Many states, including West Virginia, have strict procedures and requirements that govern the filing of any tort claim related to medical professionals or health care facilities. In West Virginia, these procedures are contained within the West Virginia Medical Professional Liability Act (MPLA). A failure to follow these procedures can result in the immediate dismissal of a claim. Since the requirements can be arduous, plaintiffs will, on occasion, try to avoid them by creatively pleading tort claims that they argue fall outside the purview of a medical malpractice or medical liability claim. In a recent case before the West Virginia Supreme Court, a plaintiff tried but failed to creatively plead a premises liability claim against a health care provider.
When a family member or loved one is gravely injured or killed as a result of the negligence of another party, it is natural to want to seek out as many avenues as possible for relief or justice against the party at fault. In most situations, plaintiffs are precluded from bringing multiple rounds of claims against the same defendant. Thus, for instance, a plaintiff cannot bring a lawsuit for negligence against a defendant and then, after losing, attempt to bring a different negligence claim. Courts generally hold that plaintiffs are entitled to their day in court, but not to repeatedly drag a defendant into court if they lose. However, this does not mean that it is impossible to bring multiple personal injury claims when a plaintiff feels that one claim does not adequately cover the harm that they have suffered. A recent case out of the neighboring state of Maryland looks at situations in which both personal injury and wrongful death claims can be brought.
When an individual is charged with committing a crime, a prosecutor has the obligation to prove, beyond a reasonable doubt, the elements of that crime in order to obtain a conviction. This often includes establishing that the defendant had the required mental state and that the defendant engaged in the actions he is alleged to have committed. In addition, for most crimes, a prosecutor must show that the actions of the defendant actually contributed to the injury that occurred. For instance, if a defendant touched a victim on the arm without permission, and the victim later broke her arm in an accident, the defendant would not be liable for an assault resulting in broken bones. It was not his touch that caused the injury but the intervening accident.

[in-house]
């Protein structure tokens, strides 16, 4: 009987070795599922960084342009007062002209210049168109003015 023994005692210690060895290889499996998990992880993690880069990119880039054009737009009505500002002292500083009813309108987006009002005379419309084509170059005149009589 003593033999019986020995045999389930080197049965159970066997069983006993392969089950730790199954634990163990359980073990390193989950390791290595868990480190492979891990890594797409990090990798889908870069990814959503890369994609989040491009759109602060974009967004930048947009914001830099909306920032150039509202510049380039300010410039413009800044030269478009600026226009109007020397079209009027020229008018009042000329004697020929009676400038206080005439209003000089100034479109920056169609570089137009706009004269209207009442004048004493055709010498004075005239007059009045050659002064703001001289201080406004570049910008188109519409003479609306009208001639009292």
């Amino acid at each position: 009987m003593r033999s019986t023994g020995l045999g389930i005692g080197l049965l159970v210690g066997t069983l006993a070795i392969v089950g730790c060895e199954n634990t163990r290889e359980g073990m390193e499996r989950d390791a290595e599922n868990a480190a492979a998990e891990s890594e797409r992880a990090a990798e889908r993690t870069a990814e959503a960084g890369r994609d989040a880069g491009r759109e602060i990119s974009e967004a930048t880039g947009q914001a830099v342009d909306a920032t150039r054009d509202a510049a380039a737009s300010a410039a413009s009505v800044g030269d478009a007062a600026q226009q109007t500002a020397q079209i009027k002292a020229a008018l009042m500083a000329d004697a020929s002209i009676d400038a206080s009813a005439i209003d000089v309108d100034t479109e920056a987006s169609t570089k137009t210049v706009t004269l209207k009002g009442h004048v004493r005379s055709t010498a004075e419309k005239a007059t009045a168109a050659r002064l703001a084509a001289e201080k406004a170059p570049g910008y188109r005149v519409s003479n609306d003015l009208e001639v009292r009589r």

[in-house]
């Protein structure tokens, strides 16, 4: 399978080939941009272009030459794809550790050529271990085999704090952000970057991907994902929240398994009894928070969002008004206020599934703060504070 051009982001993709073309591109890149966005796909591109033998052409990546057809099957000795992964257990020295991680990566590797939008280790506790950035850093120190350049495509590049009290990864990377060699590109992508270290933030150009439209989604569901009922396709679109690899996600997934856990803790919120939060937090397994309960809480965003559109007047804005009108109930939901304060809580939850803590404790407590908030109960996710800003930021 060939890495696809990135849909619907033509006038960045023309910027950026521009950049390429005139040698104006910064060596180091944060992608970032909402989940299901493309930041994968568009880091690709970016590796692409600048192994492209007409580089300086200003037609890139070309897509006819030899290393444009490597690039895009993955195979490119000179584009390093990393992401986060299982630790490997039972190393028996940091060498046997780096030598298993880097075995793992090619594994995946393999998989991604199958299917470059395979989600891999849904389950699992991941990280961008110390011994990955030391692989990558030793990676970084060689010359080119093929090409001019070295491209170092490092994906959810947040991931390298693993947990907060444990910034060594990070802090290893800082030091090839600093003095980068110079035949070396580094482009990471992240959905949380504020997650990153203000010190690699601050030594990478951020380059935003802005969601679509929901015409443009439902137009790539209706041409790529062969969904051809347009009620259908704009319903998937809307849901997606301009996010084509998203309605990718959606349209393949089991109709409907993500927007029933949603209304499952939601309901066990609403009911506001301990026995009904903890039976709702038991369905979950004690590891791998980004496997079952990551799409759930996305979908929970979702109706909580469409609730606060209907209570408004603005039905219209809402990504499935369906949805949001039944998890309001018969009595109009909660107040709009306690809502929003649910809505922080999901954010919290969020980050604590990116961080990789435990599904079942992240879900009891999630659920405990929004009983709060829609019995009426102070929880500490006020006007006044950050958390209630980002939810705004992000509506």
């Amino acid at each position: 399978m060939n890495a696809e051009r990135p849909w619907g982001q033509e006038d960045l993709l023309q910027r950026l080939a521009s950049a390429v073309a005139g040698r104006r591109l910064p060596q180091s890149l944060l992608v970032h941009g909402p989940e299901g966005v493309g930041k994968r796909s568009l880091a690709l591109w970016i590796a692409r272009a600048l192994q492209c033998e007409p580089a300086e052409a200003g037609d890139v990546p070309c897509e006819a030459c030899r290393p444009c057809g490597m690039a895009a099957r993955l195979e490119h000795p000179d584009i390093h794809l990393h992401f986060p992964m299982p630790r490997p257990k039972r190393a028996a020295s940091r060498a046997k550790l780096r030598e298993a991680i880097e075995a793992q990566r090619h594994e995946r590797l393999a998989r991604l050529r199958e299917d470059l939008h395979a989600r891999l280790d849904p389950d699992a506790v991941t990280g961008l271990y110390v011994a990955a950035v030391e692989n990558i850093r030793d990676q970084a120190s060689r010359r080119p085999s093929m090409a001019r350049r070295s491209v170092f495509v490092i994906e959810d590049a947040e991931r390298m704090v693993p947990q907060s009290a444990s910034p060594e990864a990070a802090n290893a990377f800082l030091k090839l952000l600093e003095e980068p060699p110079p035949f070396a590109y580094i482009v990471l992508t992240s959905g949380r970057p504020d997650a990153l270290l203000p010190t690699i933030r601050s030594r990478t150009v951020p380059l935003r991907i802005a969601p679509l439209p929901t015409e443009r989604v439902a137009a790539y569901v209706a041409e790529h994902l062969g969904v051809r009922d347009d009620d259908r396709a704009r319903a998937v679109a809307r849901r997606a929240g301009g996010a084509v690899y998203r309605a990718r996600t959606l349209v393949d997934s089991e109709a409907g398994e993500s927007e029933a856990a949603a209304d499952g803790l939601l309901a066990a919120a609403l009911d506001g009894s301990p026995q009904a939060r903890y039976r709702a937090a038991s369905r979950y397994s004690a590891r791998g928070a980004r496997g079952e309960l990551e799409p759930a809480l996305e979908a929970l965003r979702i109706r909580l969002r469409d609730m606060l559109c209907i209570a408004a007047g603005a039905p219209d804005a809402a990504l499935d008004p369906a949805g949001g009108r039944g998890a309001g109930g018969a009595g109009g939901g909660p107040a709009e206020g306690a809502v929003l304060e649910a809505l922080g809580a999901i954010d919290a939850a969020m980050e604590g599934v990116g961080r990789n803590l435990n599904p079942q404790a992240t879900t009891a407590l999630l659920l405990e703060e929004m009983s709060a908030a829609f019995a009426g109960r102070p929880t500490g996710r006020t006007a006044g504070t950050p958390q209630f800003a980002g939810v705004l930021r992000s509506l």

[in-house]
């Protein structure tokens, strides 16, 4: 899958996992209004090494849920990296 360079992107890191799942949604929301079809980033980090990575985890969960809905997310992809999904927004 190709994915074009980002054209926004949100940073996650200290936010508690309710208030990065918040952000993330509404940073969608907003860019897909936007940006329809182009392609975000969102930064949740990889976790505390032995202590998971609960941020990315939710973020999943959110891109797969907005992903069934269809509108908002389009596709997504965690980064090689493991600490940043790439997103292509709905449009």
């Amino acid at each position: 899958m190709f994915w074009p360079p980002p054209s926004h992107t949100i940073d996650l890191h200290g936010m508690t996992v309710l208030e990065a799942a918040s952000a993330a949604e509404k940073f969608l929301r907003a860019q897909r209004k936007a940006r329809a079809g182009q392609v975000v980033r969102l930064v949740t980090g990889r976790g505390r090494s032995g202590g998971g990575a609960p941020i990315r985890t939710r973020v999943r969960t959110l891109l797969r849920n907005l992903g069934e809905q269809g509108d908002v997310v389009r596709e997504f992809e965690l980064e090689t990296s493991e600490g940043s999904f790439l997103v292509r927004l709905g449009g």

Every day, thousands of Americans place their lives and their trust in the hands of the medical professionals who advise them, treat them, and operate on them. We take for granted that doctors and nurses are trained professionals with years of schooling and experience to guide their decision-making and ensure the health and safety of their patients. However, a recent study by researchers at Johns Hopkins University suggests that our optimistic faith in the medical profession may be misleading us, and the rate of medical errors in West Virginia and throughout the country is much higher than many of us have previously believed.
In a study released on May 3 in the BMJ (British Medical Journal), researchers argue that a careful look at the data available shows that medical errors are currently the third-ranking cause of death in the United States. These include not only medical errors that occur during surgery or other high-risk treatments, but also medical misdiagnoses, erroneous prescriptions, and faulty treatments. In total, the researchers calculate that 250,000 people die from medical errors every year.
Plaintiffs typically bring lawsuits in the forum, or court, that is most convenient for them. This is most often where they reside, but it may also be where an injurious act took place, or where the defendant resides. In many personal injury cases, both parties reside in the same state or district. For instance, two neighbors who run into each other during an accident in their neighborhood would be likely to seek out the same court for their dispute. But in certain circumstances, the parties may differ about where the lawsuit should be brought. For instance, a defendant may spend half of his year in one state and half of his year in another, and argue that a lawsuit brought against him should be transferred to a different state. In order to analyze where a case should be brought, courts consider a variety of factors. A recent decision by the West Virginia Supreme Court highlights the weighing of the factors that must occur.